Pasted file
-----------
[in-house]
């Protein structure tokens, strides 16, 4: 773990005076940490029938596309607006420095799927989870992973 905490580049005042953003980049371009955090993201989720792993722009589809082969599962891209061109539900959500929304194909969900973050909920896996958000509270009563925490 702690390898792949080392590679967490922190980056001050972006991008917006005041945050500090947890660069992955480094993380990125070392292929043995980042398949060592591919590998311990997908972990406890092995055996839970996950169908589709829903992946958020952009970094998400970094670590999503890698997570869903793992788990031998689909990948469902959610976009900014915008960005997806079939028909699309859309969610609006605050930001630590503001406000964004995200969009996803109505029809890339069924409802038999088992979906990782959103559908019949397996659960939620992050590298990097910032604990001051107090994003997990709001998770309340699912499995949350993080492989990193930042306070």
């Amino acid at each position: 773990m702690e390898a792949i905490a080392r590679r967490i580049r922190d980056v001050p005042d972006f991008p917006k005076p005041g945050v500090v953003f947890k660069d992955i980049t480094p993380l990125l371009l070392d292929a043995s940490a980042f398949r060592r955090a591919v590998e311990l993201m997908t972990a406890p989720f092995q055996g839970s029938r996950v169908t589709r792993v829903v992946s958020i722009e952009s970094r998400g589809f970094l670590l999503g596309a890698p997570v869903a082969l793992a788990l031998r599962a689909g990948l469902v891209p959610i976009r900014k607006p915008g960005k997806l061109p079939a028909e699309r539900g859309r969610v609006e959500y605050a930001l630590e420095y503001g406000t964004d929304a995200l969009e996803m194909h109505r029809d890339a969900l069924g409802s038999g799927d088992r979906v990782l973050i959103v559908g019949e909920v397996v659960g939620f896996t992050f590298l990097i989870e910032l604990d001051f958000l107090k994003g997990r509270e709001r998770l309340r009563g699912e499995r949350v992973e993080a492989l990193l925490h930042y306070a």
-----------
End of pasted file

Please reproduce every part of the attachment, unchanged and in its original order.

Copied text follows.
[in-house]
């Protein structure tokens, strides 16, 4: 773990005076940490029938596309607006420095799927989870992973 905490580049005042953003980049371009955090993201989720792993722009589809082969599962891209061109539900959500929304194909969900973050909920896996958000509270009563925490 702690390898792949080392590679967490922190980056001050972006991008917006005041945050500090947890660069992955480094993380990125070392292929043995980042398949060592591919590998311990997908972990406890092995055996839970996950169908589709829903992946958020952009970094998400970094670590999503890698997570869903793992788990031998689909990948469902959610976009900014915008960005997806079939028909699309859309969610609006605050930001630590503001406000964004995200969009996803109505029809890339069924409802038999088992979906990782959103559908019949397996659960939620992050590298990097910032604990001051107090994003997990709001998770309340699912499995949350993080492989990193930042306070």
């Amino acid at each position: 773990m702690e390898a792949i905490a080392r590679r967490i580049r922190d980056v001050p005042d972006f991008p917006k005076p005041g945050v500090v953003f947890k660069d992955i980049t480094p993380l990125l371009l070392d292929a043995s940490a980042f398949r060592r955090a591919v590998e311990l993201m997908t972990a406890p989720f092995q055996g839970s029938r996950v169908t589709r792993v829903v992946s958020i722009e952009s970094r998400g589809f970094l670590l999503g596309a890698p997570v869903a082969l793992a788990l031998r599962a689909g990948l469902v891209p959610i976009r900014k607006p915008g960005k997806l061109p079939a028909e699309r539900g859309r969610v609006e959500y605050a930001l630590e420095y503001g406000t964004d929304a995200l969009e996803m194909h109505r029809d890339a969900l069924g409802s038999g799927d088992r979906v990782l973050i959103v559908g019949e909920v397996v659960g939620f896996t992050f590298l990097i989870e910032l604990d001051f958000l107090k994003g997990r509270e709001r998770l309340r009563g699912e499995r949350v992973e993080a492989l990193l925490h930042y306070a």